The best way I have heard the difference between grieving in advance and post grief is that the former is emotional. The latter is more physical.


Going through emotional cycles of pain and memories

Panicking when you are away from your loved one

Rumination about the things you wish you could say or convey

A need to withdraw and be away from everyone or everything

Inability to concentrate or care

Intense bouts of irritability

Frantically doing, thinking, care-giving and worrying



Thinking and having sensations the person is still with you


Saying “no” to social invitations

Immune suppression

Inability to eat or sleep

Attempts to “get back into life” but don’t know how

Physical illness and exhaustion

You may be attempting to grieve in advance for a loved one now. If that is you, my sincere and heartfelt condolences are sent to you. You most likely can add your own list of things you’re feeling to the one above.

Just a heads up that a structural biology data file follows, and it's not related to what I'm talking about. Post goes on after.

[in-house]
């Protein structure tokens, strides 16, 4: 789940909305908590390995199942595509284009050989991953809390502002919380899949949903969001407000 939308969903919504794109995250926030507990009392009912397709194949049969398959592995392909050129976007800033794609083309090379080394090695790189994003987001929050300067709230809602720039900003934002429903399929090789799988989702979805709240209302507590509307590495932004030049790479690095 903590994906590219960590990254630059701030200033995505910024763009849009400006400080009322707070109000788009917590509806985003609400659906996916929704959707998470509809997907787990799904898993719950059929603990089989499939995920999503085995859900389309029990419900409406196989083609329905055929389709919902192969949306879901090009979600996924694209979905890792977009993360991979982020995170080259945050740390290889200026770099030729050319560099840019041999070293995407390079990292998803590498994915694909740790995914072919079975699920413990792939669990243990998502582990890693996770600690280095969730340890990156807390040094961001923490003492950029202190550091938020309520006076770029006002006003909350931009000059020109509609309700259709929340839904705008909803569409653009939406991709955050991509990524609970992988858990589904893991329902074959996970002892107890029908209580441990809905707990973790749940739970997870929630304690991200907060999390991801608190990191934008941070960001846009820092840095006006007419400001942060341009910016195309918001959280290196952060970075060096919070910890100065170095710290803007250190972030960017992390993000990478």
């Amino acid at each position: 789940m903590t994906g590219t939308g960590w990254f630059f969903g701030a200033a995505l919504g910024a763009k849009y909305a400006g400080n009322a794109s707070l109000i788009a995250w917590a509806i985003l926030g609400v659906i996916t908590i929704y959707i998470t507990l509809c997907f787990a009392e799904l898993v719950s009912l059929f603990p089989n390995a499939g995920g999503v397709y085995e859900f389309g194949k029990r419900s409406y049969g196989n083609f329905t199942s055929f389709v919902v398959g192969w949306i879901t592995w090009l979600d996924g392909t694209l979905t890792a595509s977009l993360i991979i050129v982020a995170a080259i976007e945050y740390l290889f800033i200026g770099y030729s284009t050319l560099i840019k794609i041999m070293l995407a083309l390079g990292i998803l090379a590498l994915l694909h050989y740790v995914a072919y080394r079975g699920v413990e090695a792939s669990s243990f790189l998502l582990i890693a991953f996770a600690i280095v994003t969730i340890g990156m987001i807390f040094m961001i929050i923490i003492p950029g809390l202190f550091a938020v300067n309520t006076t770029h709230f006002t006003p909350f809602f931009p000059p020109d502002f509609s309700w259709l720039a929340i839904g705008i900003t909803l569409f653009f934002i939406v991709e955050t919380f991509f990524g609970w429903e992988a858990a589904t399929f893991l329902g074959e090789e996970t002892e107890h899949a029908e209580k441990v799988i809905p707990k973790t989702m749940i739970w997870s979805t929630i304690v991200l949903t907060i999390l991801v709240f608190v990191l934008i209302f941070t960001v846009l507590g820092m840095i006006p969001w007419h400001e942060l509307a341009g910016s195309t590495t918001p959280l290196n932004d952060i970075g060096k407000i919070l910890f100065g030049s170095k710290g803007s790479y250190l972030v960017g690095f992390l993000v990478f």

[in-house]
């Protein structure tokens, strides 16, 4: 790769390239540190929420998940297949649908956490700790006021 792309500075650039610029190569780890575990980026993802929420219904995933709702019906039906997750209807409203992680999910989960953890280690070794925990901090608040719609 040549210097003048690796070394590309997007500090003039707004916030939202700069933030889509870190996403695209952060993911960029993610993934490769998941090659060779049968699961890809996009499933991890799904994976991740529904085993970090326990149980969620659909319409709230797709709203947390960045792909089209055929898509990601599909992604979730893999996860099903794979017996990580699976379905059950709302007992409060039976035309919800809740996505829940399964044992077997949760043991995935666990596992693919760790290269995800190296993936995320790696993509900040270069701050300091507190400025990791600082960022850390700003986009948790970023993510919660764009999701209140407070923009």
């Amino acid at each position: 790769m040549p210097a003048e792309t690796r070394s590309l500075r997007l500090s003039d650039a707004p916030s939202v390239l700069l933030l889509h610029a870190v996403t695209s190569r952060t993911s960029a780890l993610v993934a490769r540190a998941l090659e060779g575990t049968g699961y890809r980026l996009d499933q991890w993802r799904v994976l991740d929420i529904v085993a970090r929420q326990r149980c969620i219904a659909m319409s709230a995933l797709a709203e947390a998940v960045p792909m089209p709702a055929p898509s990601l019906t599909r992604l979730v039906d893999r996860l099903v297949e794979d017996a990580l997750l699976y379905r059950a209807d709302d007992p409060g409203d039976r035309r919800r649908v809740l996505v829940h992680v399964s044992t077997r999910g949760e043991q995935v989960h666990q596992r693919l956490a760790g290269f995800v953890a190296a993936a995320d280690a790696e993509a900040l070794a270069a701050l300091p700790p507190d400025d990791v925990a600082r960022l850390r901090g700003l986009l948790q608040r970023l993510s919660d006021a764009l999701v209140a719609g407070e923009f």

Remember, you are the only person who feels like you do and ever will. No matter how many times someone may say, “I know how you feel,” they don’t. We all say it. We all mean it to be kind. It simply isn’t true when it comes to grieving in advance or the aftermath for anyone. We are all unique. Grief doesn’t fit into categories or lists. It is your pain and need not be influenced by the opinions of others. Make your own list. Know that your feelings and physical reactions are sacred and need to be processed in your way in your time.

Do you best to prepare for grieving but also honor the future space for residual and unexpected things. Go easy on yourself.